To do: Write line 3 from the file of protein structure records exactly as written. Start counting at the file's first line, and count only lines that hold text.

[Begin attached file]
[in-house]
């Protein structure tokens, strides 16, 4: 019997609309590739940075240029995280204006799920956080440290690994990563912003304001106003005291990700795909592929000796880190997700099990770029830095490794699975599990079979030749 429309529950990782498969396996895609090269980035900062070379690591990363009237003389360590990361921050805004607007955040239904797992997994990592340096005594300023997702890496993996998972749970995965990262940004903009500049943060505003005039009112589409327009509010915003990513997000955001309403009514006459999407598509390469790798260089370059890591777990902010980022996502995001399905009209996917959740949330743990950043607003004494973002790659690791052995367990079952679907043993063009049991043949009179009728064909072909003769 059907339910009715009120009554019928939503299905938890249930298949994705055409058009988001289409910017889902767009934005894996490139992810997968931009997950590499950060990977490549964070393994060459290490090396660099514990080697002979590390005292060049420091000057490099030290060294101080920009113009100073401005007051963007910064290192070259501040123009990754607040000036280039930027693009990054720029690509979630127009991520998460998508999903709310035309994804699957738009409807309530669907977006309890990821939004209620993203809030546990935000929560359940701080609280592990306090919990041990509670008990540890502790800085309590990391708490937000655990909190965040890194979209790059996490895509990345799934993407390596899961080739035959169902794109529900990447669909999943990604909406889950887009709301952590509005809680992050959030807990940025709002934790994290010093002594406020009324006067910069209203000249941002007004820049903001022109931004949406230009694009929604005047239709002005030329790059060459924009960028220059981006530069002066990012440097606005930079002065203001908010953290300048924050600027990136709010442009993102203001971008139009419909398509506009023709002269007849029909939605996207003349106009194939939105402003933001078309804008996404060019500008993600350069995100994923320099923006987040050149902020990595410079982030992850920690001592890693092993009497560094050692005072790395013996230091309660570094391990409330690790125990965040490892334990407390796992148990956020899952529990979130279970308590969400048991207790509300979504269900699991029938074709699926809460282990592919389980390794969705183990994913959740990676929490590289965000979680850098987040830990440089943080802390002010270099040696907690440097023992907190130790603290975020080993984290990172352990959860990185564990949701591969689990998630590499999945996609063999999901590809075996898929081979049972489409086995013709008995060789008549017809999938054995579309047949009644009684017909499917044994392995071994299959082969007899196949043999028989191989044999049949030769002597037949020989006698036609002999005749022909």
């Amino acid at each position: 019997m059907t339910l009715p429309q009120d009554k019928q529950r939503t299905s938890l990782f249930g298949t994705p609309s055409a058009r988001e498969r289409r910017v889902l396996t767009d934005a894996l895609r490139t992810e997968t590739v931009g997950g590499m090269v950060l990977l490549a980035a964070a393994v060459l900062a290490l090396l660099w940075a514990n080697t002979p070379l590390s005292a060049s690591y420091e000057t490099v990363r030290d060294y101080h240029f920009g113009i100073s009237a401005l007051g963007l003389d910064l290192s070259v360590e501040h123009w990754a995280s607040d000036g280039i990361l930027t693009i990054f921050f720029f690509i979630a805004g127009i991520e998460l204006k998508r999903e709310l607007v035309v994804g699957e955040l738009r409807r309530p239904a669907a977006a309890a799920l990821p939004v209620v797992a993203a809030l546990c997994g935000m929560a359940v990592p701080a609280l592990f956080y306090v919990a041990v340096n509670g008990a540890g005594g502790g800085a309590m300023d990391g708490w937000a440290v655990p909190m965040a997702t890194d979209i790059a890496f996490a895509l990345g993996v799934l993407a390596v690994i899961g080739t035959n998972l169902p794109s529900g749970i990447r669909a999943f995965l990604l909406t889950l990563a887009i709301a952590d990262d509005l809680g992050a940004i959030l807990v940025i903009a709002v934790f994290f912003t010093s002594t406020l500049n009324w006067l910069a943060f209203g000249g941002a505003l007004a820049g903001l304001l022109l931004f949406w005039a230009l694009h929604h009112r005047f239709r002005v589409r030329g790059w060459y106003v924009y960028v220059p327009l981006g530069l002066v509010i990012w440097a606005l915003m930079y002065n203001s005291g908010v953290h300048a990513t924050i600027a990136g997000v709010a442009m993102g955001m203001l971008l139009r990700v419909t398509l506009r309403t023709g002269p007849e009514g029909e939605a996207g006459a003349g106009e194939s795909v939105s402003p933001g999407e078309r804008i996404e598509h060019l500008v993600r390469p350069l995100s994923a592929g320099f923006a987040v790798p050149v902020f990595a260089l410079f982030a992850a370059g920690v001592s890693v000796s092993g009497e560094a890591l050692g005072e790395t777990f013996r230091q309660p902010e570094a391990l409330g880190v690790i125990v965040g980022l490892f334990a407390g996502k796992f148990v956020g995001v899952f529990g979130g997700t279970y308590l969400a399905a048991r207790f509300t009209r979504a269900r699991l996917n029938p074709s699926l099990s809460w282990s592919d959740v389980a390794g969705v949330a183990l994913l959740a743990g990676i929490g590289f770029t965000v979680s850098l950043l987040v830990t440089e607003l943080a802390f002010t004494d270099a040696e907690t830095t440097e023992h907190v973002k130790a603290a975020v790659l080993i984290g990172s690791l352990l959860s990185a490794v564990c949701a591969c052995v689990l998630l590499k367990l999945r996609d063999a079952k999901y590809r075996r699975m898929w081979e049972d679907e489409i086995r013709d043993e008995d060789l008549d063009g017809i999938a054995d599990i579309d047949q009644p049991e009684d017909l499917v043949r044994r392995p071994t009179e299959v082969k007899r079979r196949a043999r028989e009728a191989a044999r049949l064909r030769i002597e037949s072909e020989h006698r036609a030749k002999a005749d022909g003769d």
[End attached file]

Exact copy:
């Amino acid at each position: 019997m059907t339910l009715p429309q009120d009554k019928q529950r939503t299905s938890l990782f249930g298949t994705p609309s055409a058009r988001e498969r289409r910017v889902l396996t767009d934005a894996l895609r490139t992810e997968t590739v931009g997950g590499m090269v950060l990977l490549a980035a964070a393994v060459l900062a290490l090396l660099w940075a514990n080697t002979p070379l590390s005292a060049s690591y420091e000057t490099v990363r030290d060294y101080h240029f920009g113009i100073s009237a401005l007051g963007l003389d910064l290192s070259v360590e501040h123009w990754a995280s607040d000036g280039i990361l930027t693009i990054f921050f720029f690509i979630a805004g127009i991520e998460l204006k998508r999903e709310l607007v035309v994804g699957e955040l738009r409807r309530p239904a669907a977006a309890a799920l990821p939004v209620v797992a993203a809030l546990c997994g935000m929560a359940v990592p701080a609280l592990f956080y306090v919990a041990v340096n509670g008990a540890g005594g502790g800085a309590m300023d990391g708490w937000a440290v655990p909190m965040a997702t890194d979209i790059a890496f996490a895509l990345g993996v799934l993407a390596v690994i899961g080739t035959n998972l169902p794109s529900g749970i990447r669909a999943f995965l990604l909406t889950l990563a887009i709301a952590d990262d509005l809680g992050a940004i959030l807990v940025i903009a709002v934790f994290f912003t010093s002594t406020l500049n009324w006067l910069a943060f209203g000249g941002a505003l007004a820049g903001l304001l022109l931004f949406w005039a230009l694009h929604h009112r005047f239709r002005v589409r030329g790059w060459y106003v924009y960028v220059p327009l981006g530069l002066v509010i990012w440097a606005l915003m930079y002065n203001s005291g908010v953290h300048a990513t924050i600027a990136g997000v709010a442009m993102g955001m203001l971008l139009r990700v419909t398509l506009r309403t023709g002269p007849e009514g029909e939605a996207g006459a003349g106009e194939s795909v939105s402003p933001g999407e078309r804008i996404e598509h060019l500008v993600r390469p350069l995100s994923a592929g320099f923006a987040v790798p050149v902020f990595a260089l410079f982030a992850a370059g920690v001592s890693v000796s092993g009497e560094a890591l050692g005072e790395t777990f013996r230091q309660p902010e570094a391990l409330g880190v690790i125990v965040g980022l490892f334990a407390g996502k796992f148990v956020g995001v899952f529990g979130g997700t279970y308590l969400a399905a048991r207790f509300t009209r979504a269900r699991l996917n029938p074709s699926l099990s809460w282990s592919d959740v389980a390794g969705v949330a183990l994913l959740a743990g990676i929490g590289f770029t965000v979680s850098l950043l987040v830990t440089e607003l943080a802390f002010t004494d270099a040696e907690t830095t440097e023992h907190v973002k130790a603290a975020v790659l080993i984290g990172s690791l352990l959860s990185a490794v564990c949701a591969c052995v689990l998630l590499k367990l999945r996609d063999a079952k999901y590809r075996r699975m898929w081979e049972d679907e489409i086995r013709d043993e008995d060789l008549d063009g017809i999938a054995d599990i579309d047949q009644p049991e009684d017909l499917v043949r044994r392995p071994t009179e299959v082969k007899r079979r196949a043999r028989e009728a191989a044999r049949l064909r030769i002597e037949s072909e020989h006698r036609a030749k002999a005749d022909g003769d």